Owners of older iPhones could get $25 each from Apple after the company agreed late last week to pay up to $500 million to settle claims over intentionally slowing down older phones to preserve older batteries.
Apple and lawyers representing iPhone consumers agreed to a deal stemming from Apple's 2017 admission that it was slowing down phone performance in older models to avoid unexpected shutdowns related to battery wear.
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That admission led to Apple offering discounted battery replacements at $29, but many people claimed they already had spent hundreds of dollars to buy new phones because Apple hadn't revealed the cause of the problem. If they had known they could just buy new batteries, they might not have bought new phones, some consumers in the case said.
Apple admits no guilt
Apple did not admit wrongdoing. As part of the settlement, the company agreed to pay $310 million to $500 million, including about $93 million to lawyers representing consumers.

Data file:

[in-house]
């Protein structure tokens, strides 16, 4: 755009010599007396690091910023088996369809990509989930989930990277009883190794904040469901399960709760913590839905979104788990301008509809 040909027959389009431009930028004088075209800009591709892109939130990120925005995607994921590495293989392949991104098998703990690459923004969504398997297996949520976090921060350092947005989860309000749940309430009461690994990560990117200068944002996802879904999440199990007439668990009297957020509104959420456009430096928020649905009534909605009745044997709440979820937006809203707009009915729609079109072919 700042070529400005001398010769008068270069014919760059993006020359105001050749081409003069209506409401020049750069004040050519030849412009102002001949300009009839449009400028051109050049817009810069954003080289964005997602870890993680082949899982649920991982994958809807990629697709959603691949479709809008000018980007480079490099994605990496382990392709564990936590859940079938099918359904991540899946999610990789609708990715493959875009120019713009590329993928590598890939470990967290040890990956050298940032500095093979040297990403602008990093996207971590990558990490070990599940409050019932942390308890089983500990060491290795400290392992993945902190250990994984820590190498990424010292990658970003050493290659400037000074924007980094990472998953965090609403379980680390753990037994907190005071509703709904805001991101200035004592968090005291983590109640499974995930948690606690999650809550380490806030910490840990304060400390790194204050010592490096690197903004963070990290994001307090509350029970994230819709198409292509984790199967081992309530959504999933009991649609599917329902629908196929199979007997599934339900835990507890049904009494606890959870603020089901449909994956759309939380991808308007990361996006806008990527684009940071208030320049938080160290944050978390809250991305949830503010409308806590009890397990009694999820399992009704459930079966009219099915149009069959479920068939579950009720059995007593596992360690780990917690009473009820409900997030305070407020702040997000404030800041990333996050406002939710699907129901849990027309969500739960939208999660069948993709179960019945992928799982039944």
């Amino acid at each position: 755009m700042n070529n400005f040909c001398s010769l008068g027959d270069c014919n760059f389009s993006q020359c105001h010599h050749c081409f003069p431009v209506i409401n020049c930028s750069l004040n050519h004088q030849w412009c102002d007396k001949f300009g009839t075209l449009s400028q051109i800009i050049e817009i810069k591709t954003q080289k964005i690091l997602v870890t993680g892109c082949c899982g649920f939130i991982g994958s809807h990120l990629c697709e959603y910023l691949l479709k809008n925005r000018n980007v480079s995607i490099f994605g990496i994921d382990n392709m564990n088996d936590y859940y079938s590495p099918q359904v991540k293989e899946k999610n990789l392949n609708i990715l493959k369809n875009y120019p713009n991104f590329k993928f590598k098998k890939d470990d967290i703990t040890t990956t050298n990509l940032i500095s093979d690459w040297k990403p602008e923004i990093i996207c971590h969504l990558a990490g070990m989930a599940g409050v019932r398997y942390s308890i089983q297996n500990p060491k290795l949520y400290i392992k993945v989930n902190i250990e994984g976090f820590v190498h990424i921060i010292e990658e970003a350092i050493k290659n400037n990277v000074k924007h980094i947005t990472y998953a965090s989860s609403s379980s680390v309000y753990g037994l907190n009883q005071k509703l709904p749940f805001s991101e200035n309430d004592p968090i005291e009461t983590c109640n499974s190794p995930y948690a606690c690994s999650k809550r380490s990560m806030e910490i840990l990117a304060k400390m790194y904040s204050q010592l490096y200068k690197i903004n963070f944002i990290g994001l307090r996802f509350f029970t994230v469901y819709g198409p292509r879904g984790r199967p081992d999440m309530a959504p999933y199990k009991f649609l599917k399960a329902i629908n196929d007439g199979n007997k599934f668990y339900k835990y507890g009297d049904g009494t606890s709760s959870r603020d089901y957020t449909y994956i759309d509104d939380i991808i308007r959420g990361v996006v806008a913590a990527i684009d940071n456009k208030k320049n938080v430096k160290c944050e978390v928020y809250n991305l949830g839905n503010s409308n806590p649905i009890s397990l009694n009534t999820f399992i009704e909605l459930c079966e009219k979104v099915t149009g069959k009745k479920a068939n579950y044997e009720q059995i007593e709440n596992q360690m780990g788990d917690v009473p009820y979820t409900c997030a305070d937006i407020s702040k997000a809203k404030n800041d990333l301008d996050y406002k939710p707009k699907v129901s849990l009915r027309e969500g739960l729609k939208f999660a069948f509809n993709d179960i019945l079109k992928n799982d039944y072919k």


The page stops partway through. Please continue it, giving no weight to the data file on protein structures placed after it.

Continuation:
Nearly 4 in 5 adults 50 and older use smartphones, including 83 percent of 50- to 64-year-olds, according to AARP research released in January. And nearly 3 in 10 of those 50 and older owned iPhones, according to an MSW-ARS Research report released in March 2018.
Americans in general are holding on to their iPhones longer than ever, waiting an average of 2.92 years to upgrade, according to third-quarter 2018 data from HYLA Mobile, a mobile-device trade-in company. That's up almost six months from two years previous.
$25 is maximum amount
iPhone users named in the class-action lawsuit will get up to $3,500 each.
The rest of the settlement money will be distributed to owners of iPhone 6, 6 Plus, 6S, 6S Plus, 7, 7 Plus or SE models bought before Dec. 21, 2017, who meet eligibility requirements related to the operating system they had running. The iPhone 6 first came out in September 2014; the SE, the most recent model covered in the settlement, was first released in March 2016.
Consumers must file claims to get the award, but Apple has not yet shared how to do so. If too many people file, the $25 amount could shrink.
The settlement still needs approval from a federal judge in San Jose, California. A hearing will be held April 3.